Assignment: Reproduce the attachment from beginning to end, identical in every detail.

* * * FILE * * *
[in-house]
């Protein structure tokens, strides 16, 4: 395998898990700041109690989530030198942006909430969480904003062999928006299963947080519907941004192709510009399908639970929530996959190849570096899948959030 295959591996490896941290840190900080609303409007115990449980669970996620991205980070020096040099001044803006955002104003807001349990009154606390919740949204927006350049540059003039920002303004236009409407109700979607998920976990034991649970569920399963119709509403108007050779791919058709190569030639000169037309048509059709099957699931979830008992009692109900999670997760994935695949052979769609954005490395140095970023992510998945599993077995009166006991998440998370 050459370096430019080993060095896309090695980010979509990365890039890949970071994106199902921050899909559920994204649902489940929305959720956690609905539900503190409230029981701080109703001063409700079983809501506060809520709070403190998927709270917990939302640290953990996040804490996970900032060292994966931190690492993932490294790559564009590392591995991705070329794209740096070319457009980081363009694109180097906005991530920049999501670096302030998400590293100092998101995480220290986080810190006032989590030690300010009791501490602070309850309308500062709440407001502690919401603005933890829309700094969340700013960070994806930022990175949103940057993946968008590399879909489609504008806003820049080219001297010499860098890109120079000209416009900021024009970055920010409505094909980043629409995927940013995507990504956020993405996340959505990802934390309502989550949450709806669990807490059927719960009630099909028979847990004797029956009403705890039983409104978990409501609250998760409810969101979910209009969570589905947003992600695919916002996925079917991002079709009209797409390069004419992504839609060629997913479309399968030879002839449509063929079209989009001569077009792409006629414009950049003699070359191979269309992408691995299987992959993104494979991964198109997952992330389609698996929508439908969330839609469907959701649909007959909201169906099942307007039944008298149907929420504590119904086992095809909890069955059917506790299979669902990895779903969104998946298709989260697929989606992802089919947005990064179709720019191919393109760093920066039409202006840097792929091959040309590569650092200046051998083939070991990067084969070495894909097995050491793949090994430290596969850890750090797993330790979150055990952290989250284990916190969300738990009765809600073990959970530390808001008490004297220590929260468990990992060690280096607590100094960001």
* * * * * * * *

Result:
[in-house]
């Protein structure tokens, strides 16, 4: 395998898990700041109690989530030198942006909430969480904003062999928006299963947080519907941004192709510009399908639970929530996959190849570096899948959030 295959591996490896941290840190900080609303409007115990449980669970996620991205980070020096040099001044803006955002104003807001349990009154606390919740949204927006350049540059003039920002303004236009409407109700979607998920976990034991649970569920399963119709509403108007050779791919058709190569030639000169037309048509059709099957699931979830008992009692109900999670997760994935695949052979769609954005490395140095970023992510998945599993077995009166006991998440998370 050459370096430019080993060095896309090695980010979509990365890039890949970071994106199902921050899909559920994204649902489940929305959720956690609905539900503190409230029981701080109703001063409700079983809501506060809520709070403190998927709270917990939302640290953990996040804490996970900032060292994966931190690492993932490294790559564009590392591995991705070329794209740096070319457009980081363009694109180097906005991530920049999501670096302030998400590293100092998101995480220290986080810190006032989590030690300010009791501490602070309850309308500062709440407001502690919401603005933890829309700094969340700013960070994806930022990175949103940057993946968008590399879909489609504008806003820049080219001297010499860098890109120079000209416009900021024009970055920010409505094909980043629409995927940013995507990504956020993405996340959505990802934390309502989550949450709806669990807490059927719960009630099909028979847990004797029956009403705890039983409104978990409501609250998760409810969101979910209009969570589905947003992600695919916002996925079917991002079709009209797409390069004419992504839609060629997913479309399968030879002839449509063929079209989009001569077009792409006629414009950049003699070359191979269309992408691995299987992959993104494979991964198109997952992330389609698996929508439908969330839609469907959701649909007959909201169906099942307007039944008298149907929420504590119904086992095809909890069955059917506790299979669902990895779903969104998946298709989260697929989606992802089919947005990064179709720019191919393109760093920066039409202006840097792929091959040309590569650092200046051998083939070991990067084969070495894909097995050491793949090994430290596969850890750090797993330790979150055990952290989250284990916190969300738990009765809600073990959970530390808001008490004297220590929260468990990992060690280096607590100094960001």